Ditch this Dame

Worth growing for its delicious ­­­­­­fra­grance­ alone, dame’s rocket also offers showy, long-lasting flowers and is as trouble-free an herb as you could ask for. Its multitude of common names attests to centuries of cultivation in gardens and to the high regard in which it has been held. (Mother Earth Living)

Hesperis matronalis_Dame's Rocket_ColoSpgs-CO_LAH_7355How can you resist such a glowing recommendation? It’s true that dame’s rocket is all these things, but it is also an invasive outlaw, wanted dead, not alive. Like any most-wanted suspect, Hesperis matronalis hides under a plethora of aliases: damask violet, dame’s-violet, dames-wort, dame’s gilliflower, night-scented gilliflower, queen’s gilliflower, rogue’s gilliflower, summer lilac, sweet rocket, mother-of-the-evening, vesper flower and winter gilliflower, to name a few. But not matter what you call it, it’s against the law to grow this plant in Colorado.*

Dame’s rocket didn’t go bad until it arrived in North America. It started as a pretty wildflower of Asia and the Mediterranean regions. Its comely good looks and ease of cultivation brought it into gardens across Europe. There, it escaped cultivation, giving the first indications of its future life of crime.

Settlers to the New World brought their favorite flowers, dame’s rocket among them. Not content to know its place, it again escaped confinement, and you can now find it growing wild along roadsides, in ditches, and in damp woodlands on both sides of the ocean.

Hesperis matronalis_Dame's Rocket_ColoSpgs-CO_LAH_7356Identification is easy. The plants are in the mustard family, and bear a close resemblance to their relatives. As biennials, a rosette of leaves appears the first year, and plants elongate and bloom the second. White, pink, or purple flowers have four petals, and perch in clusters atop long stems lined with long, alternate leaves with toothed margins. These eventually turn into long, narrow cylindrical pods filled with seeds. Planted en masse, it’s easy to see why the flowers are so popular—they lend an air of country innocence to a meadow or cottage garden.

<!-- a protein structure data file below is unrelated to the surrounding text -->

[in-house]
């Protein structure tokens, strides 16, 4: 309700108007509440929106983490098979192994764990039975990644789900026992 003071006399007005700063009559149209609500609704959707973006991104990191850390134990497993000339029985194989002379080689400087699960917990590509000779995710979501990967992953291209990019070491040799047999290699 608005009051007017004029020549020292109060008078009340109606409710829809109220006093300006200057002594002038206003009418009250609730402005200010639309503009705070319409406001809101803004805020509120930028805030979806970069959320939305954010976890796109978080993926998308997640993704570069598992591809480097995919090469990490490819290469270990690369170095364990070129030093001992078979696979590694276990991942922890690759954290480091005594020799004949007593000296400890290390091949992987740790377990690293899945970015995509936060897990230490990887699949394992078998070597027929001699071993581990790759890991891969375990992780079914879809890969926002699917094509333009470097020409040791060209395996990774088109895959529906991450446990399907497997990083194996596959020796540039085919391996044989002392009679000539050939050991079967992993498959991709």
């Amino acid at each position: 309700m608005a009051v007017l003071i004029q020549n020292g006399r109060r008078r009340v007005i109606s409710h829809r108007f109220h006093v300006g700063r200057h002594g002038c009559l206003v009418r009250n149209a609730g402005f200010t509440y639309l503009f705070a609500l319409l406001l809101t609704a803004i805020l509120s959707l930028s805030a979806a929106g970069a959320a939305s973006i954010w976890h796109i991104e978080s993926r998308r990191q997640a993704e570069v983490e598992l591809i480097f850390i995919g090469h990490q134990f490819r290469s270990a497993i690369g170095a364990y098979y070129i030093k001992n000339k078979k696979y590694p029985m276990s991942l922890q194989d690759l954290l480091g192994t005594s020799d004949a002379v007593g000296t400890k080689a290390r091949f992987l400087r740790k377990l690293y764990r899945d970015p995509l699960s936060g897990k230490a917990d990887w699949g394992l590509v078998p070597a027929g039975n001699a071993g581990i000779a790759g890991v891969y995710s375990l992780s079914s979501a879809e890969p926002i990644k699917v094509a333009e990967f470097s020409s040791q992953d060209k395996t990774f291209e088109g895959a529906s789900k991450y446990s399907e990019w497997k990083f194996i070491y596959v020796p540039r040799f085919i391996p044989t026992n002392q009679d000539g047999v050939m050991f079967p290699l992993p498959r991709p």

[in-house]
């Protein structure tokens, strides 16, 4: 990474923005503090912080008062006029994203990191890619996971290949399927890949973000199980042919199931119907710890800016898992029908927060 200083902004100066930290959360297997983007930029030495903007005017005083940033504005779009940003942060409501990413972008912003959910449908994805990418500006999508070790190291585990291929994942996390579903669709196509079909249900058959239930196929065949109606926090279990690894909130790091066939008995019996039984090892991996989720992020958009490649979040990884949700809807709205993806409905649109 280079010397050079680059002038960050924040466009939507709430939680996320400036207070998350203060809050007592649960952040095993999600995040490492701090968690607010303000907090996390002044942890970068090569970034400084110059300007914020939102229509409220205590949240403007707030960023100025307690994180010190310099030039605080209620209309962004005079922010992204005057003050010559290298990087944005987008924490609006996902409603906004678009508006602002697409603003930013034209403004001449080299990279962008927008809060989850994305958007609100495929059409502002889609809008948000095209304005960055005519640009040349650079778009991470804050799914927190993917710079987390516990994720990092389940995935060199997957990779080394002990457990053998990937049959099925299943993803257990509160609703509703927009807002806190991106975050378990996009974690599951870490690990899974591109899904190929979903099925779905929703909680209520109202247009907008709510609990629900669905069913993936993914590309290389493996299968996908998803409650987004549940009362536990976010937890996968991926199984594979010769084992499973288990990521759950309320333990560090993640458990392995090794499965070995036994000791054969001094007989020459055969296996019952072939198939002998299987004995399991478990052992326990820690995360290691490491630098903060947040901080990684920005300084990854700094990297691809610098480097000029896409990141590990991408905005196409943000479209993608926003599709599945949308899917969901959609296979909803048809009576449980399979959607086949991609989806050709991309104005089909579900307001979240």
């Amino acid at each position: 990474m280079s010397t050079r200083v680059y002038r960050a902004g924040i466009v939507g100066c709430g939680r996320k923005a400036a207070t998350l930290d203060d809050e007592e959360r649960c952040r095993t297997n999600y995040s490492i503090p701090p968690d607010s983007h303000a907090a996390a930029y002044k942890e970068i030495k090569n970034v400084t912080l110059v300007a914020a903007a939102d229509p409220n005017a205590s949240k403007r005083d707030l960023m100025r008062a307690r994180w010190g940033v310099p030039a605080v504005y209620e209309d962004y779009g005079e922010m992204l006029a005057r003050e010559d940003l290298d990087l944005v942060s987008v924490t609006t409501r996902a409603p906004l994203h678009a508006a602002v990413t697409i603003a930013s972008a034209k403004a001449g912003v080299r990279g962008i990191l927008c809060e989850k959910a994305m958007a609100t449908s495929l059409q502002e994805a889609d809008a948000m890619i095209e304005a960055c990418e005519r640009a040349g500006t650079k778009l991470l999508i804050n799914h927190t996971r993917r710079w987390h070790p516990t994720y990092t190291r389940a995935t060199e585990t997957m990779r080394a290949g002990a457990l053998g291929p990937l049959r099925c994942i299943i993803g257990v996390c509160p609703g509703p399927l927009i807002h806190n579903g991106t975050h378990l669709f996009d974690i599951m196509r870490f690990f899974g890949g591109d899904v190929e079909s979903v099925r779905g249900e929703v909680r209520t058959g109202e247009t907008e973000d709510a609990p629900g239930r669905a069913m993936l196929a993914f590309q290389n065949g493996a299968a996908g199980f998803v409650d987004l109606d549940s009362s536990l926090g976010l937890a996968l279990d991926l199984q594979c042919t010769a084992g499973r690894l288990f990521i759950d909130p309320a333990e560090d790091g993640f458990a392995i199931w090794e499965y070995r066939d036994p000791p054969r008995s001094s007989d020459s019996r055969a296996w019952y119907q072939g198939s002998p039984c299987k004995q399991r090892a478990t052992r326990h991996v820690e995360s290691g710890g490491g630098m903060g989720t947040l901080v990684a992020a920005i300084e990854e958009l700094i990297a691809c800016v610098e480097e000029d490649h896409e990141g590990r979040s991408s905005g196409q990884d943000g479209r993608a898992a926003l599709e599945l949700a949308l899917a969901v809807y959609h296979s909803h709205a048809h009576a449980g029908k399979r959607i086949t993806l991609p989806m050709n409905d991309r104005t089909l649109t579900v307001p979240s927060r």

Still, the evidence remains. The plants are escape artists.

Dame’s rocket blooms from late spring to late summer, and continually produces seeds, even while still in bloom. As a result, seed production is prodigious. To make matters worse, the plant is sneaky, and has wormed its way into many wildflower seed mixes.

Happily, the only way the plants spread is by seed, so control is directed at destroying plants before they bloom. They may by killed by hand-pulling or through the use of herbicides. Even though the plants die after blooming, seeds can stay viable in the soil for years, so continued effort is necessary.

Its love of moisture means that dame’s rocket is more of a problem in the mountains than here along the dry Front Range, so I was surprised to see it flourishing in the garden of one of the county’s nature centers! Still, if you water it, it will grow. Be sure to check seed mixes before planting wildflowers, and keep this beautiful but ambitious flower out of your garden!
*Connecticut, Massachusetts, and Wisconsin have also banned dame’s rocket.

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